Grumpy BuggerA look at life from another perspective.
Or, pull the other one mate, I ain't buying it!
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Date: 23 June 2014
Today's Topic: Soldier's Block Wine of Australia
Triggers: Reading the wine label
My Grump: Great story, sour aftertaste
I bought a bottle of Soldier's Block Australian Shiraz in the wine shop, and for a tenner it was a really acceptable wine, very elegant, with beautiful lengthy tannins that kept your tongue interested for several hours.
A few glasses later, I was beginning to think I was onto a winner here. And indeed, I have not a bad word to say about the wine.
I picked up the bottle to look at the label and to have a read of the label. The label said: "Soldier's Block Shiraz is made from grapes sourced from vineyards in the Langhorne Creek region. Delicate red fruit and herbal aromas open up to a palate of ripe mulberry and plum fruit. The fine-grained tannin and vanillas from the oak, work in balance to deliver a wine of poise and elegance." How true!
The front label reads: "In celebration of the "Returned Soldiers Settlement Act" of 1915. When returning Australian soldiers were rewarded with 'blocks' of land, which led to the planting of vineyards, still in use today."
Below this statement is a wonderful picture of 30 or so soldiers from the First World War, and the statement, 'Coming Home - Australia 1918'.
I thought, "what a wonderful story". That really makes my heart feel glad, that these men came home from the war, and were given plots of land by the Australian government, or "soldier's blocks" as they were known, so they could start a new life, independent and free of war. I felt really good about buying and consuming the wine, and thought nothing more of it as I put the bottle in the recycling bin.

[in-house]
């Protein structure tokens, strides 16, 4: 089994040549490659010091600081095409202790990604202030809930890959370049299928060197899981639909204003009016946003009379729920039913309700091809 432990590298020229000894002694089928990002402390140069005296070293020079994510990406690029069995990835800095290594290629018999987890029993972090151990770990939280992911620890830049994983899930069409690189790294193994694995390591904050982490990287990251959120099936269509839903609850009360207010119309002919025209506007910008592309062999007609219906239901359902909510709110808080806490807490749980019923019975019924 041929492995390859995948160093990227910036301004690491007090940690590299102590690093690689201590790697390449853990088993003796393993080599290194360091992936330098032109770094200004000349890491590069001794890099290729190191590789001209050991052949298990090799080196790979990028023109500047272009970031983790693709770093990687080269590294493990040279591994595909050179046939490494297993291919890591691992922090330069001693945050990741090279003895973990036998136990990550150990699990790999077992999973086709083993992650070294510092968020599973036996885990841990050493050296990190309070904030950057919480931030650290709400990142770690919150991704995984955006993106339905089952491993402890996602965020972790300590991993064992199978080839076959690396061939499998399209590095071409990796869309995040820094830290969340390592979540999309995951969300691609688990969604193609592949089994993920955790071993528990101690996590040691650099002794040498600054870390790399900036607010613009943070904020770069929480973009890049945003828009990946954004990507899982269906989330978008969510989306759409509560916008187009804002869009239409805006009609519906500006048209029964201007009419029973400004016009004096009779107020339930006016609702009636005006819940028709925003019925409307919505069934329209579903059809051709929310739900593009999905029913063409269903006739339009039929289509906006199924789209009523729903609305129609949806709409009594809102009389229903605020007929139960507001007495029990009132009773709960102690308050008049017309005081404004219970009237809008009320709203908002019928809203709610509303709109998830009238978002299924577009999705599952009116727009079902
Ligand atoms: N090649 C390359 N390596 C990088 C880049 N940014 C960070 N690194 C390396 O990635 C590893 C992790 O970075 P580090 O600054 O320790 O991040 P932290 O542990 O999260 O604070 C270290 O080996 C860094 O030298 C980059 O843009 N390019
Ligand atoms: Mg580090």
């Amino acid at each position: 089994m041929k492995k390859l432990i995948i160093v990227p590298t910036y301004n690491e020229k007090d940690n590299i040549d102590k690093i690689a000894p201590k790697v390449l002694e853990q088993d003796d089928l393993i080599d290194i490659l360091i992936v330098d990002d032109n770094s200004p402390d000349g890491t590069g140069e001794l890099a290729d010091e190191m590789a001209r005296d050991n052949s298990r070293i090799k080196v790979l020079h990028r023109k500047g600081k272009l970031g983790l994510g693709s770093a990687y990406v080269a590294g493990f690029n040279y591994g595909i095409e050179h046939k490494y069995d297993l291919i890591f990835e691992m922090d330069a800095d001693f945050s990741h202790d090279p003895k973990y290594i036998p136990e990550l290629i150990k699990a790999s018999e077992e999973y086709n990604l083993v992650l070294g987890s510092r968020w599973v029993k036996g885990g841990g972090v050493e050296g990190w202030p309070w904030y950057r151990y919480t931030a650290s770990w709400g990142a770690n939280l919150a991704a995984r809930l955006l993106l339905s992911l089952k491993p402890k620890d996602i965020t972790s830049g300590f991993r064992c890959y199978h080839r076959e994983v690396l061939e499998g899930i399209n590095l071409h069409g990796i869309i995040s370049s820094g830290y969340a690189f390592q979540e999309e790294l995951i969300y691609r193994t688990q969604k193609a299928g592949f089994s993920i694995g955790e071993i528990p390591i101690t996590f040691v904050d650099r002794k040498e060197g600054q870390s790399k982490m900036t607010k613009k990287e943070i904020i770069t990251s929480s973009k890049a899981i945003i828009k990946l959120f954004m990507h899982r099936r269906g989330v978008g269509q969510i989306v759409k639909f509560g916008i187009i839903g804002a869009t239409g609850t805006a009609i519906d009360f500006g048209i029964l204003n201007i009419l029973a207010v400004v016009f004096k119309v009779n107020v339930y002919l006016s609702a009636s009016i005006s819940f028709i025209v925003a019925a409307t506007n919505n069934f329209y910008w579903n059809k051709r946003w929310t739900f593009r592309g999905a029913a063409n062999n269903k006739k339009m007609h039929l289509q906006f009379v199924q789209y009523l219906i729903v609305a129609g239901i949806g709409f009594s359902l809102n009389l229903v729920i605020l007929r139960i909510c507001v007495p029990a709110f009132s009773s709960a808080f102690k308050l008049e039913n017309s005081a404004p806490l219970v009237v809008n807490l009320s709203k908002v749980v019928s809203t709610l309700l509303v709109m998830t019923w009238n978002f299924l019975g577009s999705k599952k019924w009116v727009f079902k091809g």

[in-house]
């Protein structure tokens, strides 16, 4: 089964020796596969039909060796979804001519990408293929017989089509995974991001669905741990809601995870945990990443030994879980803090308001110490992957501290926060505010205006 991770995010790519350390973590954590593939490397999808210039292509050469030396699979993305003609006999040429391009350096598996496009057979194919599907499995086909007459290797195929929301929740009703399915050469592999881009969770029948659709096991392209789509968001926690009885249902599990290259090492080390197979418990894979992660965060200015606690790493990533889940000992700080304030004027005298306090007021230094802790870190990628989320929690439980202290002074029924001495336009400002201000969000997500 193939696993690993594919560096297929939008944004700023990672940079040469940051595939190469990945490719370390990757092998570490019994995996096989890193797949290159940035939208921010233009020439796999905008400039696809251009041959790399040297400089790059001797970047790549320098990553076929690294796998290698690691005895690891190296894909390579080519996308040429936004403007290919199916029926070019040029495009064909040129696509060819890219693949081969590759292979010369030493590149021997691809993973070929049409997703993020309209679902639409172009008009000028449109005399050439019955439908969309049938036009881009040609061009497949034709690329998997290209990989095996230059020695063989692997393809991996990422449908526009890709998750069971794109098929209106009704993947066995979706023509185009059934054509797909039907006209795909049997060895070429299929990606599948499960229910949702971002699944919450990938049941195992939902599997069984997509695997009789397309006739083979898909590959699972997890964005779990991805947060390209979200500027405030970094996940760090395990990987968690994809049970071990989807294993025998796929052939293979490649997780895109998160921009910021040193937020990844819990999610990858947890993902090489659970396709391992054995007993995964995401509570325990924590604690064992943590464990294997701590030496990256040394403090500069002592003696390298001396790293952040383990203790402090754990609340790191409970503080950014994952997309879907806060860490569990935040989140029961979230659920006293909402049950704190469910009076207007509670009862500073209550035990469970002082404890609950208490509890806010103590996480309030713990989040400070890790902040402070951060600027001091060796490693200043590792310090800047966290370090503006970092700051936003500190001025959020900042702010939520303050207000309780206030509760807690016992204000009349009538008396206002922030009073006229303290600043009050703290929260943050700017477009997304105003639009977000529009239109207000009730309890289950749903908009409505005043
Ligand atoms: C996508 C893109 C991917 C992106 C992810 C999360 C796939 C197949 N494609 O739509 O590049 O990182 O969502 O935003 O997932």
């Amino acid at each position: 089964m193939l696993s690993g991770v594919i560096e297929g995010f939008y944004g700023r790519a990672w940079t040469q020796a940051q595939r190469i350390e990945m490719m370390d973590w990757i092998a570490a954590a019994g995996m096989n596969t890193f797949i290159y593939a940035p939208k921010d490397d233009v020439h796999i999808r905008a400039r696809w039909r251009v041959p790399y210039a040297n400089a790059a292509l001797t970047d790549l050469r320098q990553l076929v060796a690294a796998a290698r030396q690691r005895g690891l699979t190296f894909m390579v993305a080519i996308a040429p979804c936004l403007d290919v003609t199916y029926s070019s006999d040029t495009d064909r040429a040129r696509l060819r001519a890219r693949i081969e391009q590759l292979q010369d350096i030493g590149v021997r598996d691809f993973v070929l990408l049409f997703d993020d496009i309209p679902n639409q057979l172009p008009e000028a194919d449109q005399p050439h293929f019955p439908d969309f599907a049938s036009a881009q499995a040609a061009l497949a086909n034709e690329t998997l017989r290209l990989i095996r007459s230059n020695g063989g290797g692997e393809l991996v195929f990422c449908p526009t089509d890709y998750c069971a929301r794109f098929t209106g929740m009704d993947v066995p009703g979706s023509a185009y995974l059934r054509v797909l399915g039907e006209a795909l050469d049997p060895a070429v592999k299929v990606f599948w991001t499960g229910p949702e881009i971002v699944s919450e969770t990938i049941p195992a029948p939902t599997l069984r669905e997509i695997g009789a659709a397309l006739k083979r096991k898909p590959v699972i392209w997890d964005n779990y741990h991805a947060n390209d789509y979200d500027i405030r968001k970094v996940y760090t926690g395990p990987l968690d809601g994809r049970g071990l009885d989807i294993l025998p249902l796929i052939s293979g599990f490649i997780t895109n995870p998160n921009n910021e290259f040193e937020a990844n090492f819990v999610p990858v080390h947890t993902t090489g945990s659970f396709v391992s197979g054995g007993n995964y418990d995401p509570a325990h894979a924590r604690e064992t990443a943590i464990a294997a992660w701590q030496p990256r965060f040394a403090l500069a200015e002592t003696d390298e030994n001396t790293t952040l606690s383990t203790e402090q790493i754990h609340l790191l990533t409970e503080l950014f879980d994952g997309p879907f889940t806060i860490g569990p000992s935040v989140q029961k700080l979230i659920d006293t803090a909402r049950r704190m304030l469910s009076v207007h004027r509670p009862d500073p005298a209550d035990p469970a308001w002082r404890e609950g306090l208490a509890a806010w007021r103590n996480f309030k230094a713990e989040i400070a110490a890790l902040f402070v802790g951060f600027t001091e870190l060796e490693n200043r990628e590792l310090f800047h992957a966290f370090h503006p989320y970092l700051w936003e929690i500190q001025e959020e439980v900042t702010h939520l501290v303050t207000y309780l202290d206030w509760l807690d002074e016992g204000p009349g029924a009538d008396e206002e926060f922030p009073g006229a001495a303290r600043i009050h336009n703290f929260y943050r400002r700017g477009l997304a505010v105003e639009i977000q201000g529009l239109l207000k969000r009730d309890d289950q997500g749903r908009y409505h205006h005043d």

You'll not be surprised to hear that next time I was passing the wine merchant's store, I went in and asked for "a Soldier's Block Shiraz, please". "Ah", the merchant said, "you sound as if you know what you want, I reckon you've had this one before", and did, as all smarmy little wine merchants do, proceeded to tell me what a good choice I had made, and that it was also one of his favourites. Well bully for you.
I took the wine home, and opened it that evening. Again, I was congratulating myself for finding something so worthy and proceeded to read the label again.
It dawned on me that World War 1 was 100 years ago, and all the TV programming for the next year or two is going to be about the history of WW1. So I decided to investigate this Soldier's Block story a little more, and see what else I could find out about it.
That's when it all fell apart, really.
Yes, the Australian government had some land of its own to give away, which it did, millions of acres of it. But they also confiscated prime farming land in the reserves that belonged to the Aboriginies, and gave that away too.
Your average government calls it compulsory purchase, but the way it was done was just outright theft in anyone else's book. Pretty much the same as the Americans stole all the Indians land for the price of some coloured beads and a bottle of snake oil, and squeezed them onto wasteland reservations.
I should have guessed really shouldn't I? The 'Returning Soldier's Settlement Act' is bound to mean something sinister and unfair is going to happen to somebody else. You wouldn't need an 'ACT' otherwise, would you? Making it government policy is how you justify taking something that doesn't belong to you and doing it 'legally'.
I guess the Brits did the same in Africa, didn't we? We took the land and then forced the previous owners to work for us before sending the profits to the UK.
On that basis, I think the importers of this wine should insist on the following correction to the front label of this wine: "In celebration of the "Returned Soldiers Settlement Act" of 1915. When returning Australian soldiers were rewarded with 'blocks' of land, at least some of which was previously confiscated from the Indigenous Australian population, which led to the planting of vineyards, still in use today." At least it satisfies Trades Descriptions, doesn't it?
Things are never quite what they seem, are they?
Please share your thoughts below, thank you.